With just one senior transfer since the window closed in the summer of 2018, it's been a fairly quiet couple of years on the incoming front at Liverpool.
Since Alisson Becker was signed for an eye-watering £65million nearly two years ago, the Reds have only paid money for one senior player in the form of Takumi Minamino.
Free agent Adrian arrived last summer as a replacement for Simon Mignolet, but only youth prospects Harvey Elliott and Sepp van den Berg have joined since Alisson made the move in July 2018.
That doesn't mean the club haven't been busy behind the scenes, however. In truth, the scouting and assessing of transfer targets never stops - even when you have a squad as settled as Liverpool's right now.
It could potentially be a busy summer for Liverpool, but just who are the key figures that will power the recruitment drive when the transfer window opens?
The man the buck stops with is the manager, Jurgen Klopp. The Reds boss, while having the last say on all transfer matters, readily admits he is all ears to other experts in this particular field.
"My confidence is big enough that I can really let people grow next to me," he once said. “That's no problem. I need experts around me.”
Klopp has built up a team around him at Melwood that enable him and the Reds to thrive. As the manager of Liverpool Football Club, Klopp quite simply does not have the endless hours needed to adequately track and scout every player who is on the club's radar.
Liverpool told the two words they needed to hear over Premier League title
It was a question Klopp was asked about in his very first press conference as Liverpool manager.
Just how much input in transfer decisions will come from others and is he ready to work with the infamous transfer committee?
A committee that essentially still exists, even if its unwanted reputation doesn't after a string of successes these past four years.
"We talk about it of course but for me it is enough to have the first and the last word. The middle we can discuss," Klopp said.
“We only want to discuss very good players, discussing on the highest level. I am not a genius. I don't know more than the rest of the world. I need other people to get perfect information.”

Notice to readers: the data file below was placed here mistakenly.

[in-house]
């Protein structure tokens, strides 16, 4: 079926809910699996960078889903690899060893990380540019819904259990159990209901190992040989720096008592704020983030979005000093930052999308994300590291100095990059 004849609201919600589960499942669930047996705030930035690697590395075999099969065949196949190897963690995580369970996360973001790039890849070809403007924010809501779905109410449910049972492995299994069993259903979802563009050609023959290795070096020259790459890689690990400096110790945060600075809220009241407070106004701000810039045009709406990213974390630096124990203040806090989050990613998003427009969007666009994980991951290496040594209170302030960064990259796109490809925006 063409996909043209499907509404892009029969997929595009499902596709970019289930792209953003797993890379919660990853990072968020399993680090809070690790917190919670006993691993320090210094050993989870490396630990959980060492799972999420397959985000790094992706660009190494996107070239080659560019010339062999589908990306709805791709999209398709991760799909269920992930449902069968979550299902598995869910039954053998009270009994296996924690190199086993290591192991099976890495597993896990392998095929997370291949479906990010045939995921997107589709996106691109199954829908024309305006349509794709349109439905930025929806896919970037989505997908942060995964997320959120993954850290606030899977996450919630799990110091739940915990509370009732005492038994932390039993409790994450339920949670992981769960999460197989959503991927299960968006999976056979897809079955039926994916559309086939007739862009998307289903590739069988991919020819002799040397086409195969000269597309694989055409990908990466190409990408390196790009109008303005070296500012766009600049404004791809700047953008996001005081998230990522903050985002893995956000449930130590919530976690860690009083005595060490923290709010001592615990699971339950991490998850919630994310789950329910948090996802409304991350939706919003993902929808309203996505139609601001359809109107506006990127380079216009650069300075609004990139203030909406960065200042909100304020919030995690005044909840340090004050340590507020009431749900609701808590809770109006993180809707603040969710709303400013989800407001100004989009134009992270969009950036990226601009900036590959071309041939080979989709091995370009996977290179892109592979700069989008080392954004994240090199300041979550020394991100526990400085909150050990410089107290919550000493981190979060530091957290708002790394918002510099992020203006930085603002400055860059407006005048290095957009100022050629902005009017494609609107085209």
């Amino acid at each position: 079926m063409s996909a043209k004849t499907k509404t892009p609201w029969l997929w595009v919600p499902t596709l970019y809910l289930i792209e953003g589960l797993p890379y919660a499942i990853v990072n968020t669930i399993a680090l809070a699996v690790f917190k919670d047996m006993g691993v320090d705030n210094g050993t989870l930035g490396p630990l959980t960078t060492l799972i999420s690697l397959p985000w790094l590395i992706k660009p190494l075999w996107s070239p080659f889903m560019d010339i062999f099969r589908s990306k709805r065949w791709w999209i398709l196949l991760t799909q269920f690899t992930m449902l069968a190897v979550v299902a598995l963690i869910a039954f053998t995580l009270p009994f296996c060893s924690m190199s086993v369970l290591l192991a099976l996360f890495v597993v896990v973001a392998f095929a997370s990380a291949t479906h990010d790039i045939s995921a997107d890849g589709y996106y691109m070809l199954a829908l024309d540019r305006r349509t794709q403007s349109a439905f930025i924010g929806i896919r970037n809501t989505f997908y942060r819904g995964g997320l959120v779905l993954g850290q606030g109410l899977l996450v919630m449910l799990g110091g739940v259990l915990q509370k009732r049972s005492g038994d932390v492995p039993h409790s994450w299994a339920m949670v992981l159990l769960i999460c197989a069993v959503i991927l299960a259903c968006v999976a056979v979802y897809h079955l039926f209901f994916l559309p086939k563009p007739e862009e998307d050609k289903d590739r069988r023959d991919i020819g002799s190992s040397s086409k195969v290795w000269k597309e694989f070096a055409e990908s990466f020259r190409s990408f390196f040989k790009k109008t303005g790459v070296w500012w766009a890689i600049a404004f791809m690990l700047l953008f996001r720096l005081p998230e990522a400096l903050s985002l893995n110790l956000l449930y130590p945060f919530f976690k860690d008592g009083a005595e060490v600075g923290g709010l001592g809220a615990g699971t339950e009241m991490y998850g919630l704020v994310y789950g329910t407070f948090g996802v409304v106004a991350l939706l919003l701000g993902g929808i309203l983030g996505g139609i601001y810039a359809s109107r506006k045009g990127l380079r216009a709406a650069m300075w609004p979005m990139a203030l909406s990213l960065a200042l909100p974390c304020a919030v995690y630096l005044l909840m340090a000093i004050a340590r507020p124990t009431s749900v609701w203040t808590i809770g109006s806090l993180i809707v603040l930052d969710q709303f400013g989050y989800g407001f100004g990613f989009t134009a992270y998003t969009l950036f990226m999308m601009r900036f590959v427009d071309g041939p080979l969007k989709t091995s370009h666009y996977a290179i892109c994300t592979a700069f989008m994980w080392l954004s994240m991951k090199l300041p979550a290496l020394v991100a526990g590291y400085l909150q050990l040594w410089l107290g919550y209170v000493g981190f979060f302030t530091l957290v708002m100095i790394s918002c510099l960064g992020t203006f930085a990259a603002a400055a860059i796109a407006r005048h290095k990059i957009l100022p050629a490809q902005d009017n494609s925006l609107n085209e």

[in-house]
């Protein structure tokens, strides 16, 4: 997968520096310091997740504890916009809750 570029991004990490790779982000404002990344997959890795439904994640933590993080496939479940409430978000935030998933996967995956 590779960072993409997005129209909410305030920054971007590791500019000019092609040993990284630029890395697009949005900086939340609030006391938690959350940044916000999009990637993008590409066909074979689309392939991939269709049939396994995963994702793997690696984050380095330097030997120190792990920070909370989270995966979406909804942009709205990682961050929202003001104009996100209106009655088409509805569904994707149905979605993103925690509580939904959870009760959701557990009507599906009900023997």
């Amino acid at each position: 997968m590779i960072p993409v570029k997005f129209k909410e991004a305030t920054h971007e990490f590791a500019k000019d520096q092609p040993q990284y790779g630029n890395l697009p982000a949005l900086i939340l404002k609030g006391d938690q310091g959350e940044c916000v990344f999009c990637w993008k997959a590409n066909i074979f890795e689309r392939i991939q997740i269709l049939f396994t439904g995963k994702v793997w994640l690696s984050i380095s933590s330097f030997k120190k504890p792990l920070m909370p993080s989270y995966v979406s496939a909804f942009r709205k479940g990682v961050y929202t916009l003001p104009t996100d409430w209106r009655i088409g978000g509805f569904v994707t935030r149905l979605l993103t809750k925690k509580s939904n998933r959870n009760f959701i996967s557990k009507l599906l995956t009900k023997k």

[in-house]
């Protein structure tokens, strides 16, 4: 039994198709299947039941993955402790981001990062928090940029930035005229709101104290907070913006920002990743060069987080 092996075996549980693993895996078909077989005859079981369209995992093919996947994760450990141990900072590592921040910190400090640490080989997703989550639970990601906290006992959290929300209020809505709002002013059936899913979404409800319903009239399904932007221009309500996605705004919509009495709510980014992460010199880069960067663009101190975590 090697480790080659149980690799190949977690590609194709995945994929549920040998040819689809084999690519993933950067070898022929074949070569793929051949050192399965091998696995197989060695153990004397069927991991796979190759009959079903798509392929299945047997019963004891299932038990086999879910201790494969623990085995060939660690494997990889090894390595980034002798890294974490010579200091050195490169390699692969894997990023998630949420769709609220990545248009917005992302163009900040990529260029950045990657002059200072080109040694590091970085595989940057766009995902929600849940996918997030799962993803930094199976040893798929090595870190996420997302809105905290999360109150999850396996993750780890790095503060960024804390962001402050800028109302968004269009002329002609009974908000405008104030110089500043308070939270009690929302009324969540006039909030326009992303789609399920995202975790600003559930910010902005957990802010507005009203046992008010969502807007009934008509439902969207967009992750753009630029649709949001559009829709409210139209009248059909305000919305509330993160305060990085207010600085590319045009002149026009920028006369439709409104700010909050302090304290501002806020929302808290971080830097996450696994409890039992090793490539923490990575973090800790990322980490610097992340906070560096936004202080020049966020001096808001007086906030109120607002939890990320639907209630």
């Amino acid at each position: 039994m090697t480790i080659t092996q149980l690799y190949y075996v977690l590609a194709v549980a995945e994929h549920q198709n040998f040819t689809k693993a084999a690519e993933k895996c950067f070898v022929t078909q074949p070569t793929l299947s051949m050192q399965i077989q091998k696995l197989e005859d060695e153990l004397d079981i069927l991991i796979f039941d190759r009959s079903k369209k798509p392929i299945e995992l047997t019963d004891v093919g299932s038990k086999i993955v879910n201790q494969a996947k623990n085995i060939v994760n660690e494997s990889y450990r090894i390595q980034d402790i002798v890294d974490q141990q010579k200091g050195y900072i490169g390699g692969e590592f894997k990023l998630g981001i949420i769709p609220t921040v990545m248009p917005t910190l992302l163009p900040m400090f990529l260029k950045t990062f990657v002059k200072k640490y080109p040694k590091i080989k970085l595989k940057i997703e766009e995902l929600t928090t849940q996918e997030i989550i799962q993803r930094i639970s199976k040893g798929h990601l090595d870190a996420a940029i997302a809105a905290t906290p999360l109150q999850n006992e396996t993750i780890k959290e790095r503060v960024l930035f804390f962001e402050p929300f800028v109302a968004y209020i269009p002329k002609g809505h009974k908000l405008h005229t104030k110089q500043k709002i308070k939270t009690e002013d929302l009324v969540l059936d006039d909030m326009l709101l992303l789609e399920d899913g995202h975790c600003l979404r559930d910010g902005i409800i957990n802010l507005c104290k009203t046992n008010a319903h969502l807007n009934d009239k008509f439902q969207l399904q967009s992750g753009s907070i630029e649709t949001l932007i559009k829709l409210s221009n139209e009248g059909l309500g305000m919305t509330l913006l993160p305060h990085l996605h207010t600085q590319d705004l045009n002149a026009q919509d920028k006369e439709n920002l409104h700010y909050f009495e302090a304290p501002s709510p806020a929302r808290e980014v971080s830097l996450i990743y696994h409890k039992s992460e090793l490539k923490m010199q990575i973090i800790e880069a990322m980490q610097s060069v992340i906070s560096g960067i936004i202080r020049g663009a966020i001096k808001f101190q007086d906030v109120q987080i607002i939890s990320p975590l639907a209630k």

The man, the myth...
Sporting director Michael Edwards has built up a sterling reputation during his time at Anfield thanks to a host of successful purchases that have helped transform the Reds from European also-rans to arguably the best club side in football.
Edwards' playing career never made it past Peterborough's reserves, but he moved into the scouting side of the game with Portsmouth in 2003, having earned a degree in business management and informatics at the University of Sheffield.
At Pompey he was taken on as an analyst, working with manager Harry Redknapp, fulfilling the role of ProZone analyst at Fratton Park.
He moved to Tottenham in 2009, working primarily as an opposition analyst, but followed Damien Comolli to Liverpool two years later.
He managed the analysis side for successive managers from Kenny Dalglish through Brendan Rodgers and now Klopp.
Appointed as the club's first ever sporting director back in November 2016, the 40-year-old Edwards opts to steer clear of the limelight, preferring to conduct business behind the scenes at Melwood.
The likes of Dominic Solanke (£19m), Mamadou Sakho (£26m), Danny Ings (£20m) and Danny Ward (£13m) have all been moved on at a significant profit at Anfield under Edwards' eagle-eyed watch.
Perhaps most impressively of all, the Reds negotiated a £142million fee for the outgoing Philippe Coutinho in January 2018, making the Brazilian the third most expensive footballer in history in the process.
With an office that sits opposite Klopp's at the Reds' West Derby training base, Edwards keeps updated on loan players while also building relationships with other clubs' officials.
His relationship with Red Bull Salzburg's Christoph Freund, for example, was key to Liverpool establishing the little-known £7.25million release clause inserted in Takumi Minamino's contract.
Edwards is likely to be in daily contact with his counter-parts as he attempts to secure the best possible transfer windows for Liverpool. His model for defining the value of the players the club are open to selling is very much worked around the latest market trends across football.
For example, Liverpool placed a £15million tag on Taiwo Awoniyi last summer, despite the Nigerian never getting close to a first-team start so far.
Despite his four years of inactivity at Anfield, Liverpool felt they are well placed to ask for as much as £15m for the young striker after CSKA Moscow made an enquiry back in July.